Instead, we decided, we’d ride for Denali National Park and Wilderness to do some good hiking and stretch our legs.
It was a great decision. The sheer beauty of Denali is difficult to put into words or even photographs.
As the wilderness rangers explained to us, out of 400,000 visitors each year, only 3,000 hike Denali’s backcountry. Requiring a permit and a viewing of an informational VHS, the backcountry in Denali is one of the few true areas of wilderness you can visit. Not only is it entirely without trails — you blaze your own — it is so incredibly vast that you are truly alone. There is nobody else, and you can easily find old cabins, ruins and sights that have simply never been found before.
We will certainly be back there. The rangers also warned us to expect rain: every single day of the year so far had been rainy.
Our luck: we had nothing but beautiful clouds or clear skies and sunshine.
And the most insane sunset I’ve probably ever seen in my life. As the sun passed behind the incredible mountainranges near Mount McKinley, it lit up the clouds that were crowding the peaks of another range nearby. As it set lower, the orange light lit up the lingering clouds vividly in a neon orange glow that seemed completely unreal.
It was an incredible sight that made us pause in our tracks.
We set up camp with even more grizzly bear preparations than usual (we only startled a massive moose on the trail, no actual bear sightings) and planned for another day of hiking filled with stunning sights.
Plenty of those in Denali.
At the end of the day, we found ourselves with a broken water purifier and my knee felt absolutely horrible, so we hiked our way back to the parking lot to reunite with the bikes, make food and ride for Fairbanks the next day to put my tires on.
I snuck around on some of the Alaska Railroads tracks. I’ve always loved tracks and trains, and the scenery made them even more beautiful.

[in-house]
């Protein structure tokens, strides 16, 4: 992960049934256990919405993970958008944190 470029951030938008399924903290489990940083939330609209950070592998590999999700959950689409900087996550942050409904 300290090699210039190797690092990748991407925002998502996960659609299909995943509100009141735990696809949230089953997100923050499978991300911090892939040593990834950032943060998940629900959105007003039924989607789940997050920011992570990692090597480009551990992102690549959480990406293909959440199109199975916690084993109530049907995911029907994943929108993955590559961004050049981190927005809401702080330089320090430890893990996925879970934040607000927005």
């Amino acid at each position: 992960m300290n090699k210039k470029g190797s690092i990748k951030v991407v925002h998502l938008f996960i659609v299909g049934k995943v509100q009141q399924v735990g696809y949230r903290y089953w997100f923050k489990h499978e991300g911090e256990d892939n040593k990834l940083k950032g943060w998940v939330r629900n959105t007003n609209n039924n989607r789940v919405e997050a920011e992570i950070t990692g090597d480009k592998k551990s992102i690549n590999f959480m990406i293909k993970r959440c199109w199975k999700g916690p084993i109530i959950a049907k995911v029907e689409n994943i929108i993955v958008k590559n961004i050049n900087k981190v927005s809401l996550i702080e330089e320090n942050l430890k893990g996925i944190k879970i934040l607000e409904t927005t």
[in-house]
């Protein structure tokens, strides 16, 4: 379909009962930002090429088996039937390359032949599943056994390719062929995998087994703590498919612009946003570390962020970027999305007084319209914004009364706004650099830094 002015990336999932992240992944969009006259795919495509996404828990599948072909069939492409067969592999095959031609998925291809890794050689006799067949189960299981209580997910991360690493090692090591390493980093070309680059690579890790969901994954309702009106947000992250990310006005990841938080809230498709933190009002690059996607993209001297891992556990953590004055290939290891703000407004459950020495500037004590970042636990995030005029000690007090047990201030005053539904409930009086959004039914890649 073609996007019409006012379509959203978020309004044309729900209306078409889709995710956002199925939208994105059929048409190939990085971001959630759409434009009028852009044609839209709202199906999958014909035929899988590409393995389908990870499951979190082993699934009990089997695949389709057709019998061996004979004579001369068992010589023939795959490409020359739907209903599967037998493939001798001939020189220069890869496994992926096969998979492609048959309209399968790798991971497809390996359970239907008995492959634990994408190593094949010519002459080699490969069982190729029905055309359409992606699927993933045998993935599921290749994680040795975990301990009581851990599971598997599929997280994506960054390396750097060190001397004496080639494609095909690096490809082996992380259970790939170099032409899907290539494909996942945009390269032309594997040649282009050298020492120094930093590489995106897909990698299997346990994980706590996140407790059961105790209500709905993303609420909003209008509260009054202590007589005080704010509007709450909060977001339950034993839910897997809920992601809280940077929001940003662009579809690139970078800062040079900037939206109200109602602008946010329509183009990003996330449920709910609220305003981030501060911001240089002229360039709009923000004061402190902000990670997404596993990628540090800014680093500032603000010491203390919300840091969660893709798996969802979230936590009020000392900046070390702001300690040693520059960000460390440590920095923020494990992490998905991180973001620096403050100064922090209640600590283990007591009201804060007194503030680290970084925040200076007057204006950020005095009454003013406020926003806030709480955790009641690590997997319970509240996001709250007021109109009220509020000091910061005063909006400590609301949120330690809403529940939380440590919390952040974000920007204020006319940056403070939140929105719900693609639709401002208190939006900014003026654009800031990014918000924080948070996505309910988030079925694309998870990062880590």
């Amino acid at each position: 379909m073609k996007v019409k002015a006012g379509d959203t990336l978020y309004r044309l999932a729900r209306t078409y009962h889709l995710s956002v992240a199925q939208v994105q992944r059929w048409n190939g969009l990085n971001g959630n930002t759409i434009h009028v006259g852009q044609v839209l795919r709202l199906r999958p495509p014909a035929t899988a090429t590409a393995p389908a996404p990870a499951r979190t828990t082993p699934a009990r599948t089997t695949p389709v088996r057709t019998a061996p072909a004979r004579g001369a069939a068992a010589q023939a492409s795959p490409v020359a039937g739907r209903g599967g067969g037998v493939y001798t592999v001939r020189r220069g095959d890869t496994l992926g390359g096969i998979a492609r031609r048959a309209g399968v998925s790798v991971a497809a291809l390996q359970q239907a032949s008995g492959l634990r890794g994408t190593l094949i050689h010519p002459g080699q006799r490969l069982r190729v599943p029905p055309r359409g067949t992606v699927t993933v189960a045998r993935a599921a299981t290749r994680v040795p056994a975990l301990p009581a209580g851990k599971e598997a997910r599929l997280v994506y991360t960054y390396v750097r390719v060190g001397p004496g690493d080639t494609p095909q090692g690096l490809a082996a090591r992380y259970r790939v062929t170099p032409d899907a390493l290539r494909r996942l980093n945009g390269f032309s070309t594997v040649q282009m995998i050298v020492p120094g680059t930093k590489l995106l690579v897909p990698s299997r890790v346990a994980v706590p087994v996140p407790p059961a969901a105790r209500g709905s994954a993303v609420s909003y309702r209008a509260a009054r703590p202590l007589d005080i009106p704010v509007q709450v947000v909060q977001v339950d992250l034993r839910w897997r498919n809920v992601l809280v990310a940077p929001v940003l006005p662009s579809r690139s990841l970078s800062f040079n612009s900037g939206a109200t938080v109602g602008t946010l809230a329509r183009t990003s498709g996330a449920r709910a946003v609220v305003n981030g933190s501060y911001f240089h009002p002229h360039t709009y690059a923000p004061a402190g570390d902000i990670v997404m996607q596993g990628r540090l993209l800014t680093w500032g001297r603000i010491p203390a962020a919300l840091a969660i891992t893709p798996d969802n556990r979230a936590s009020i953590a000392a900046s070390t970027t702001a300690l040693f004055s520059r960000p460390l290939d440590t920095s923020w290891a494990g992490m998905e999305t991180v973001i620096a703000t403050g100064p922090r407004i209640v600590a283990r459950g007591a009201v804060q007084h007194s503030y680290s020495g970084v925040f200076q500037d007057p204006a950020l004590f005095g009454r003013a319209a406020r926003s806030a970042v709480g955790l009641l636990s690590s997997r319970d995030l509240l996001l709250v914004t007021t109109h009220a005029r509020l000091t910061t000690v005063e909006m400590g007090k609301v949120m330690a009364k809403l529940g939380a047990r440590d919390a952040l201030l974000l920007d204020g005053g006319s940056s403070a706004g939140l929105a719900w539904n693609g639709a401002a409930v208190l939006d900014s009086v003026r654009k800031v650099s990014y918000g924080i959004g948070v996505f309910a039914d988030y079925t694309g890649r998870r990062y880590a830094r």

We made it to Adventure Cycleworks in Fairbanks the next day, the bikes dirty with tons of mud from the Denali area’s highway construction (told you we’d get familiar with it!). We also met a group of KTM riders there that we’d previously spoken to in Dawson City — they’d just come down from Prudhoe Bay, and advised the Dalton Highway was as challenging a road as everyone says it is.
Only opened to the public in the 1980s, the Dalton Highway — or ‘Haul Road’ as the locals call it — is a mostly dirt road that goes to the very highest road-accessible point in the American continent. The town there, Deadhorse (charming sounding, isn’t it?) is more or less a work camp for the largest oil field in the US. Every year motorcycle, car, and truck drivers die or are seriously injured in accidents on this very, very challenging road. With the slightest moisture, the calcium chloride that they mix in with the road’s dirt becomes extremely slick, making it easy to drop off the sides of the at times rather highly raised road. Not to mention the powerful winds, Arctic temperatures, hundreds of speeding truck drivers…
Sounds like fun? You bet! Let’s get these tires on already!
With the tires on (thanks Dan! What a cool guy that is.) we rode out at the end of the day to make our first miles towards the beginning of the Dalton Highway. The light vanished quickly — this was probably around 12:30 at night.
And this is about 1:30.
Tune in soon to see our incredible ride up the extremely challenging and dangerous Dalton Highway, with the most beautiful sights so far. I’m very excited to share the photos of that ride and the stories, as it was the most fun I have ever had riding a motorcycle as well as some of the most beautiful parts of the planet I have seen in my life.
The wallpaper a week has been sent out again this week to backers and late supporters as usual — get in touch if you want to be on the list! Until next time.